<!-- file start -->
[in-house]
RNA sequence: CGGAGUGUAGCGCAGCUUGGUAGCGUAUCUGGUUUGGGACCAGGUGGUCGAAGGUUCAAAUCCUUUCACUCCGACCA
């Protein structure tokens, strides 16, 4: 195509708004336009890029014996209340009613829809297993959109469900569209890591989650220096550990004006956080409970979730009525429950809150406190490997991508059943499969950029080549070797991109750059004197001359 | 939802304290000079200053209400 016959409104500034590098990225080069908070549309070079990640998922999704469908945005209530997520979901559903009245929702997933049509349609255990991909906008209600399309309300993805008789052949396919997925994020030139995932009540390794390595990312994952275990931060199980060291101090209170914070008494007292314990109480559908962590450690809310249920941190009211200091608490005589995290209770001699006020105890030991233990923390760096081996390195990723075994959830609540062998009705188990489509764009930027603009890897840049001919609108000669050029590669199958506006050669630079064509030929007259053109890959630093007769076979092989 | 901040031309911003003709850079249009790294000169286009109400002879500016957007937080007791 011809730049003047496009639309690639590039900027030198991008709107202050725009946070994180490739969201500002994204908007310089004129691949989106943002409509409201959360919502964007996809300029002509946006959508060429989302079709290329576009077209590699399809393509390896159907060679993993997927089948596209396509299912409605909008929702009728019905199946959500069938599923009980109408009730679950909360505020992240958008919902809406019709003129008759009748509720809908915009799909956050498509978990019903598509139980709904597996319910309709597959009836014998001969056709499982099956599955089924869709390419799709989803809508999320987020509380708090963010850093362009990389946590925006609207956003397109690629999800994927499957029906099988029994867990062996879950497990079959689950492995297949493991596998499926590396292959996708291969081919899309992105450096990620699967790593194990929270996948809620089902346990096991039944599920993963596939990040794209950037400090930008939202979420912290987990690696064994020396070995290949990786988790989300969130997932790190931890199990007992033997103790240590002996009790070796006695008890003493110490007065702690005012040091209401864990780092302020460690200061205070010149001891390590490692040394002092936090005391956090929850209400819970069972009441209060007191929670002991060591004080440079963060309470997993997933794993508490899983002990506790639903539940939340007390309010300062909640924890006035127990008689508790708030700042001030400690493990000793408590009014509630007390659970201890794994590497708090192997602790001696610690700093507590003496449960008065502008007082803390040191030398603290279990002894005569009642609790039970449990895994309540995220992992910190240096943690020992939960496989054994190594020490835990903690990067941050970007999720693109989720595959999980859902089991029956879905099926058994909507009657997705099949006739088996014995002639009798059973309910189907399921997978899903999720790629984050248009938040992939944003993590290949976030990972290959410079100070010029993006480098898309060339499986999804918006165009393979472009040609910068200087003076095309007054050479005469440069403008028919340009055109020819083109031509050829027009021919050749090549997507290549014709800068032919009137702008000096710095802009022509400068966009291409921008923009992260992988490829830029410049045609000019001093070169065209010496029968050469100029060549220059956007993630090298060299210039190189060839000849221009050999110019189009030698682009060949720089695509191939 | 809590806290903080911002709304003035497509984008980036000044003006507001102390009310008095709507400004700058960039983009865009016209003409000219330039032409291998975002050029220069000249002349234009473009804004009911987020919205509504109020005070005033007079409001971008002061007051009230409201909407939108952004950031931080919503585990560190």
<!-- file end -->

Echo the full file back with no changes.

[in-house]
RNA sequence: CGGAGUGUAGCGCAGCUUGGUAGCGUAUCUGGUUUGGGACCAGGUGGUCGAAGGUUCAAAUCCUUUCACUCCGACCA
């Protein structure tokens, strides 16, 4: 195509708004336009890029014996209340009613829809297993959109469900569209890591989650220096550990004006956080409970979730009525429950809150406190490997991508059943499969950029080549070797991109750059004197001359 | 939802304290000079200053209400 016959409104500034590098990225080069908070549309070079990640998922999704469908945005209530997520979901559903009245929702997933049509349609255990991909906008209600399309309300993805008789052949396919997925994020030139995932009540390794390595990312994952275990931060199980060291101090209170914070008494007292314990109480559908962590450690809310249920941190009211200091608490005589995290209770001699006020105890030991233990923390760096081996390195990723075994959830609540062998009705188990489509764009930027603009890897840049001919609108000669050029590669199958506006050669630079064509030929007259053109890959630093007769076979092989 | 901040031309911003003709850079249009790294000169286009109400002879500016957007937080007791 011809730049003047496009639309690639590039900027030198991008709107202050725009946070994180490739969201500002994204908007310089004129691949989106943002409509409201959360919502964007996809300029002509946006959508060429989302079709290329576009077209590699399809393509390896159907060679993993997927089948596209396509299912409605909008929702009728019905199946959500069938599923009980109408009730679950909360505020992240958008919902809406019709003129008759009748509720809908915009799909956050498509978990019903598509139980709904597996319910309709597959009836014998001969056709499982099956599955089924869709390419799709989803809508999320987020509380708090963010850093362009990389946590925006609207956003397109690629999800994927499957029906099988029994867990062996879950497990079959689950492995297949493991596998499926590396292959996708291969081919899309992105450096990620699967790593194990929270996948809620089902346990096991039944599920993963596939990040794209950037400090930008939202979420912290987990690696064994020396070995290949990786988790989300969130997932790190931890199990007992033997103790240590002996009790070796006695008890003493110490007065702690005012040091209401864990780092302020460690200061205070010149001891390590490692040394002092936090005391956090929850209400819970069972009441209060007191929670002991060591004080440079963060309470997993997933794993508490899983002990506790639903539940939340007390309010300062909640924890006035127990008689508790708030700042001030400690493990000793408590009014509630007390659970201890794994590497708090192997602790001696610690700093507590003496449960008065502008007082803390040191030398603290279990002894005569009642609790039970449990895994309540995220992992910190240096943690020992939960496989054994190594020490835990903690990067941050970007999720693109989720595959999980859902089991029956879905099926058994909507009657997705099949006739088996014995002639009798059973309910189907399921997978899903999720790629984050248009938040992939944003993590290949976030990972290959410079100070010029993006480098898309060339499986999804918006165009393979472009040609910068200087003076095309007054050479005469440069403008028919340009055109020819083109031509050829027009021919050749090549997507290549014709800068032919009137702008000096710095802009022509400068966009291409921008923009992260992988490829830029410049045609000019001093070169065209010496029968050469100029060549220059956007993630090298060299210039190189060839000849221009050999110019189009030698682009060949720089695509191939 | 809590806290903080911002709304003035497509984008980036000044003006507001102390009310008095709507400004700058960039983009865009016209003409000219330039032409291998975002050029220069000249002349234009473009804004009911987020919205509504109020005070005033007079409001971008002061007051009230409201909407939108952004950031931080919503585990560190």